But that strategy was doing little for the old city, because it was taking an incremental approach to growing existing sectors. Even enhanced, it would fail to give the new city new economic life.
If, though, Christchurch was determined to be a world-leading centre for urban design, development and operations, it could attract talent and money from the likes of IBM and Cisco.
Both IT multinationals are building big strategic businesses around systems to run cities of the future.
Similarly, the city could attract scientists and investment if it set out to create a world-leading nutrigenomics institute in the dairy sector. This would help push our existing farming and medical skills into very sophisticated, very high- value foods and pharmaceuticals.
But instead, the city centre plan focuses on five areas of economic activity, which, in order, are: retail, the convention centre and precincts for health, justice and emergency services, and innovation. The last should be first, because only it can stimulate new businesses. But it has no timeframe. The work on it is being led by the Business, Innovation and Employment Ministry, which itself is in the midst of a massive reconfiguration.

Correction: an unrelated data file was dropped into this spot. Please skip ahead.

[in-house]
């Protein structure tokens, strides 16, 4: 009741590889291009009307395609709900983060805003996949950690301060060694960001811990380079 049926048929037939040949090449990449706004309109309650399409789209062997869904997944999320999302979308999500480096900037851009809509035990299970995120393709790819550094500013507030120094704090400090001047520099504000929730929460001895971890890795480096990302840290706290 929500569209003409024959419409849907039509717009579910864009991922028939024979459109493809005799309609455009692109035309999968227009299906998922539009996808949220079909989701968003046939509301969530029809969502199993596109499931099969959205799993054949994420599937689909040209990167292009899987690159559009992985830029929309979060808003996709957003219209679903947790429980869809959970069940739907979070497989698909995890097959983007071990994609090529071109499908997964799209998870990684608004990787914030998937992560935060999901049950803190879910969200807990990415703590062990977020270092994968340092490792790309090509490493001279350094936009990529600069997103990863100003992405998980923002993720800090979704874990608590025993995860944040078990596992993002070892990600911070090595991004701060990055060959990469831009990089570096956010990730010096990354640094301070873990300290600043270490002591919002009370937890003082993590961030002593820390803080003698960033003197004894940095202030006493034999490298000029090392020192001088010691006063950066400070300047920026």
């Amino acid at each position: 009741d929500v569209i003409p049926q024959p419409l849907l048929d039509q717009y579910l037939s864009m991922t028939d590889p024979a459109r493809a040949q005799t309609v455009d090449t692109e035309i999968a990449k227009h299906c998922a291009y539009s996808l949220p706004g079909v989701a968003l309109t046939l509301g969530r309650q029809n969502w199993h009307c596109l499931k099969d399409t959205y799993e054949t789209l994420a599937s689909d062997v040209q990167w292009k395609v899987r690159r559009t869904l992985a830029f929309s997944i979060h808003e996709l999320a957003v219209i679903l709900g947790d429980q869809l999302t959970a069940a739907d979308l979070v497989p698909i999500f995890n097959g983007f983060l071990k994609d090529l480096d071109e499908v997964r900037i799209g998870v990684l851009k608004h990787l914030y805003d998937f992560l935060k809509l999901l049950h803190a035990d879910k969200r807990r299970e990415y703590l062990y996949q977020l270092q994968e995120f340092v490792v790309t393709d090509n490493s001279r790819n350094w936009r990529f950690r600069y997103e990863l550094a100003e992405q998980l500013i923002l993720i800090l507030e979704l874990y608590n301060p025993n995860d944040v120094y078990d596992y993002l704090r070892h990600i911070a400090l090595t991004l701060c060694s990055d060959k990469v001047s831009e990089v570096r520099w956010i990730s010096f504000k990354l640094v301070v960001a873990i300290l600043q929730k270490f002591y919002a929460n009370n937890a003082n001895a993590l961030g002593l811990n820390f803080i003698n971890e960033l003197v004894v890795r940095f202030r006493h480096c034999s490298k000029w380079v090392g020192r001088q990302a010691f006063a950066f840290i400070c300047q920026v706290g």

Those sectors have limited growth potential. In fact, the plan envisages retail space shrinking to between 50,000 square metres and 60,000sqm in the core of the city from 75,000sqm pre-earthquakes.
As a result, there is excess land in the centre, the Government says.
To solve the problem, it will constrain the centre by creating large, open green spaces down the east and south sides of the central business district.
Coupled with height restrictions, this will push up rents well above existing, modern and attractive office accommodation in Addington and near the airport.
It may distort the market to the point the city faces Auckland rents on Christchurch incomes.
Another big weakness in the plan is housing within the four avenues defining the city centre. Currently some 7000 people live there. The plan envisages 20,000 in the future, which would help create a vibrant city. There's nothing in the plan, though, to drive that.
Overall, the plan's overarching gulf between aspiration and future reality concerns sustainability.
Lots of people in Christchurch want sustainability. But the council and the Government will do nothing to help achieve that beyond "encouraging" property developers to improve energy efficiency. Failure is certain, because existing New Zealand building codes, energy efficiency standards, designs and materials are so far behind world best practice and the Government has no intention of improving them.
If you want a glimpse of what zero-energy housing looks like, Beddington in Britain is a good example. Built more than a decade ago, it is described at wikipedia.org/wiki/BedZED.
If Christchurch recreated itself to those high, essential standards, and did so in distinctive New Zealand ways, it would attract all the international attention and investment it needs.
It would become rich and sustainable in every sense of the words - economically, socially, culturally and environmentally. It would become a global leader for the 21st century.
- Sunday Star Times